BMW M3 GTS (E92)

      Next we’re bang up to date: the GTS. I slip in the Recaro bucket seat, and queue up in the Ascari circuit’s pitlane on a boiling hot day. Shame this car goes with the no air-con spec that comes as standard in GTS trim – I’m sweltering before I’ve driven a metre, and I’m not hardcore enough to make sweating profusely through a trackday worth the kilos saved. Elsewhere it’s all very civilised though – the seats are still comfortable, the rollcage is all behind you, what was the rear seating area is trimmed neatly, and the trim up front is pretty much as you’d find it in any other M3, bar the deletion of the stereo, the addition of carbon trim, a suedey steering wheel, and some simpler climate controls.

      Drive it hard and you notice how much angrier and louder the GTS is (it sounds great) than the standard M3, and you really notice the benefits brought about by that larger engine and weight loss, even though the spec says you’re lugging just 70kg less and pushing 30bhp more – this M3 feels both ultimately far faster than a regular M3, and far torquier low down too. The weight loss and stiffer suspension (just the one fixed-rate here – adaptive dampers aren’t available) helps the immediacy of direction changes, the steering feels sweeter and more direct and the front and rear ends stick far more convincingly, meaning you can get on the power earlier and not worry about the front washing wide or the rears spinning up as you do with the Competition Pack – thank the stickier rubber for that. Can’t say I noticed any difference with the DCT transmission, though – it just feels as instantaneous as ever. And while the brakes felt incredibly strong, we weren’t allowed to do enough laps to really test their endurance.

      When you drive a standard M3 on track – even the Competition Pack – it takes a short while to recalibrate your expectations, to realise that you have to be patient with the power, to manage the body roll, to cut through the layer of detachment that’s a by-product of the car’s all-round refinement. The GTS simply feels like you want an M3 to feel on track – sharp, lither, more responsive, harder, quicker.

      BMW M3 CSL (E46)

      But, you know what, an E46 CSL feels more immediate and more pointy than a new M3 too. It also has a great big angry soundtrack. The SMG transmission might be off the pace these days, but the CSL is still a very, very satisfying track toy – and you’ll get a surefire classic for around £25k.

      But what really bothers me is that the CSL feels more bespoke than the GTS, its modifications more thoroughly wrought. You can see it in the bodywork: the entirely different front bumper, bootlid and carbon roof – M3s didn’t all have carbon roofs back then, remember. Inside you see it with the completely reworked interior trim, feel it in the heavily revised suspension. It loses more weight than the GTS – around 100kg – and gains 17bhp. Both driving experiences are similarly transformed versus the cars they’re based on, but where the CSL was around 50% more expensive (and crucified for it at the time), the GTS will likely be more than 100% more expensive than a regular M3. Around £120k is a lot of dough, and the CSL – thanks to its rear seats – is far more useable as a daily driver.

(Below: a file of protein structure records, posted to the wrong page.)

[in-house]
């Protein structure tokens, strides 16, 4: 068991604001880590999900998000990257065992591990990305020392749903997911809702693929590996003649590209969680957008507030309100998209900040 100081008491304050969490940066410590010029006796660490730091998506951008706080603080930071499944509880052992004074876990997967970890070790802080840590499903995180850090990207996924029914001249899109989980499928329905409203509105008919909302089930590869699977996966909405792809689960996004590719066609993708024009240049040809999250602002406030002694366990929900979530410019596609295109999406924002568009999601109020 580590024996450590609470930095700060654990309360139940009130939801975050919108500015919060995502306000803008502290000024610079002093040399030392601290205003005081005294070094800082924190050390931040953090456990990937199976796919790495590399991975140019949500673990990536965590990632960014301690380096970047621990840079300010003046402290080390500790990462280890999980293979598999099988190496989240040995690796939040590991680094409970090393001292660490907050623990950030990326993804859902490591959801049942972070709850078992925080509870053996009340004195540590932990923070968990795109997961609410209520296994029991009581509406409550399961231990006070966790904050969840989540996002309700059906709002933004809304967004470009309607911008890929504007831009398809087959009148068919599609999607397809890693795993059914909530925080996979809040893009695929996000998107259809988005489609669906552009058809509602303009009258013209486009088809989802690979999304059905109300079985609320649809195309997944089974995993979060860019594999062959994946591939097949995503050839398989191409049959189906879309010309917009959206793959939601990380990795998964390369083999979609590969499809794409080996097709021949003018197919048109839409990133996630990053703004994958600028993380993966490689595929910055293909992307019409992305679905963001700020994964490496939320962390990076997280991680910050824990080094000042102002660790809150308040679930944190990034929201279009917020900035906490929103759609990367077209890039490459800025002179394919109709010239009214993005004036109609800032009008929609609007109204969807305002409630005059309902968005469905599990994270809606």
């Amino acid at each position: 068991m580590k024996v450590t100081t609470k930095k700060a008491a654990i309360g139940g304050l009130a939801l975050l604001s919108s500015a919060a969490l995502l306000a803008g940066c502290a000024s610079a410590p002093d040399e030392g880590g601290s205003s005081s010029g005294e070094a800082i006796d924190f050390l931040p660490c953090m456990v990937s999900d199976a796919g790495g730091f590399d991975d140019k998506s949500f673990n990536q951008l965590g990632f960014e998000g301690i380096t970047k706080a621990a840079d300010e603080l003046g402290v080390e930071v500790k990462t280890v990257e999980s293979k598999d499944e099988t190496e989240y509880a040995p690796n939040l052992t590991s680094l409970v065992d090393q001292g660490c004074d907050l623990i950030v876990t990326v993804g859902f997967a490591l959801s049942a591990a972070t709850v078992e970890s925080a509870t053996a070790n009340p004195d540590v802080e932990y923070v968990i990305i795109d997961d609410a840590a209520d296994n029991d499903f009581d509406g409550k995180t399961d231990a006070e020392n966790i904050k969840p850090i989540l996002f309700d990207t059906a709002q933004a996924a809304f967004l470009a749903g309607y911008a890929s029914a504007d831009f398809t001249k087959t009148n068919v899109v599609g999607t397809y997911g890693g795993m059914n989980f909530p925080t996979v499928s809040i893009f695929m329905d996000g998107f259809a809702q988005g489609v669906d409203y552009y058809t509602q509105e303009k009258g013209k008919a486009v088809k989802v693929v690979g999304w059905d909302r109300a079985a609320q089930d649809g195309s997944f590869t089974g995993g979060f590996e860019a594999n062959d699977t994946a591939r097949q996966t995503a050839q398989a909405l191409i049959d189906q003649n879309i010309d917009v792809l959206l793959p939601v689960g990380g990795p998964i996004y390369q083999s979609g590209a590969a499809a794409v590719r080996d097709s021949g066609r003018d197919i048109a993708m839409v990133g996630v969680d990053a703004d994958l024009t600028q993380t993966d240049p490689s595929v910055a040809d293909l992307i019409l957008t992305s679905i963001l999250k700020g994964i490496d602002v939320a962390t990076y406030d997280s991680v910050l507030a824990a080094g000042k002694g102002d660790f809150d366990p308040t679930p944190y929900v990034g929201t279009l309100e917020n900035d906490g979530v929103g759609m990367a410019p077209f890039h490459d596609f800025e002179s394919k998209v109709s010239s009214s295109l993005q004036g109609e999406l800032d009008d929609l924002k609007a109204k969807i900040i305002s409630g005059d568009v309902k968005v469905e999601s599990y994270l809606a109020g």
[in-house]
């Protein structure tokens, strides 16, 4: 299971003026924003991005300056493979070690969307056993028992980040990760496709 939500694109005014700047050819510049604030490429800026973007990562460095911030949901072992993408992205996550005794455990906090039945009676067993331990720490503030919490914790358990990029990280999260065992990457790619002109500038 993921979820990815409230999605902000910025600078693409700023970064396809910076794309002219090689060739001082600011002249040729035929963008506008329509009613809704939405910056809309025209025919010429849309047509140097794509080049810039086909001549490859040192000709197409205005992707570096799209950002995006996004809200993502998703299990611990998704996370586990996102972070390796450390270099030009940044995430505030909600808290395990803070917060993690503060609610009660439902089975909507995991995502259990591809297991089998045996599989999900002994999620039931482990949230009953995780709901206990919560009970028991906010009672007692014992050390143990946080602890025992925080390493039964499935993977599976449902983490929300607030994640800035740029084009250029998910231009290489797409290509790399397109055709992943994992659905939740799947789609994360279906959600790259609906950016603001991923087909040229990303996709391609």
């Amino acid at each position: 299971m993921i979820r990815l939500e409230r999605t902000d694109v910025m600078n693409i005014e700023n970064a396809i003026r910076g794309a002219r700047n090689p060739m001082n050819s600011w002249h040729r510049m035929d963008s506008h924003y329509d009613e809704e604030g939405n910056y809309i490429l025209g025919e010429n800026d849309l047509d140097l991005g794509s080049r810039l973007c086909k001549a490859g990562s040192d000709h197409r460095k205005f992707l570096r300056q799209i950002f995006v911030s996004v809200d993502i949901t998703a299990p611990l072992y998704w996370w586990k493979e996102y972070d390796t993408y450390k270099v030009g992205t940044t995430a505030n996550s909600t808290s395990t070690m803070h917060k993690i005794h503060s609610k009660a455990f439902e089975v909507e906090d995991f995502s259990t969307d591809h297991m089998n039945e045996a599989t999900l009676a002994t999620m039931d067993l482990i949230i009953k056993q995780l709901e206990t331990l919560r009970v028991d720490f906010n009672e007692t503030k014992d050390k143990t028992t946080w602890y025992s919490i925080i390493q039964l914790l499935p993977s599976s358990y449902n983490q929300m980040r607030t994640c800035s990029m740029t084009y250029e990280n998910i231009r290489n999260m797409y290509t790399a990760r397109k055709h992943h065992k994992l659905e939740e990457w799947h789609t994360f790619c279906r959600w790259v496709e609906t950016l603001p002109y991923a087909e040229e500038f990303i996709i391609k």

Which is the best BMW M3 ever?

      Much as I absolutely adored driving the GTS, I left the launch feeling that – engine aside – the car’s concept was less convincing than the CSL, that M’s approach had far more in common with a very serious trackday DIY project than a motorsport powerhouse. It feels like a quick riposte to the naysayers, rather than something that was part of the M3 product plan from the beginning. What would you do if you wanted a hardcore new M3 track toy? You’d buy an early car for £30k, strip it, add a cage, drop in some Recaros, fit six-pot brakes, stiffen the suspension, maybe tack on a rear spoiler. You’d struggle to spend £50k in total. Yet that, essentially, is what we’ve got here.

      The M3 GTS is a great car – that is absolutely beyond question – but it’s also one that struggles to justify its extremely high price tag.









      This article was originally published in forum thread: Car Magazine Does Greatest M3 Comparison and omits the E36? started by Sticky View original post
      Comments 3 Comments
      1. DarkPhantom's Avatar
        DarkPhantom -
        Wait, seriously? Why would you do a comparison of M3s and then go and omit the E36?? It definitely has its place amongst the class of M3s!

        Click here to enlarge
      1. Sticky's Avatar
        Sticky -
        Click here to enlarge Originally Posted by DarkPhantom Click here to enlarge
        Wait, seriously? Why would you do a comparison of M3s and then go and omit the E36?? It definitely has its place amongst the class of M3s!

        Click here to enlarge
        It is a rather poor comparison. 1 short paragraph to describe the E30? Just a handful of sentences spent on the others?

        This is lazy journalism and the M3, any M3, deserves better.
      1. susan28's Avatar
        susan28 -
        Furthermore i rather like the low-end torque of the us-market M52 in my e36. Good for the slicing and dicing of US urbs, suburbs and exurbs. Like GG sez, just ram some air down its throat and all be irie.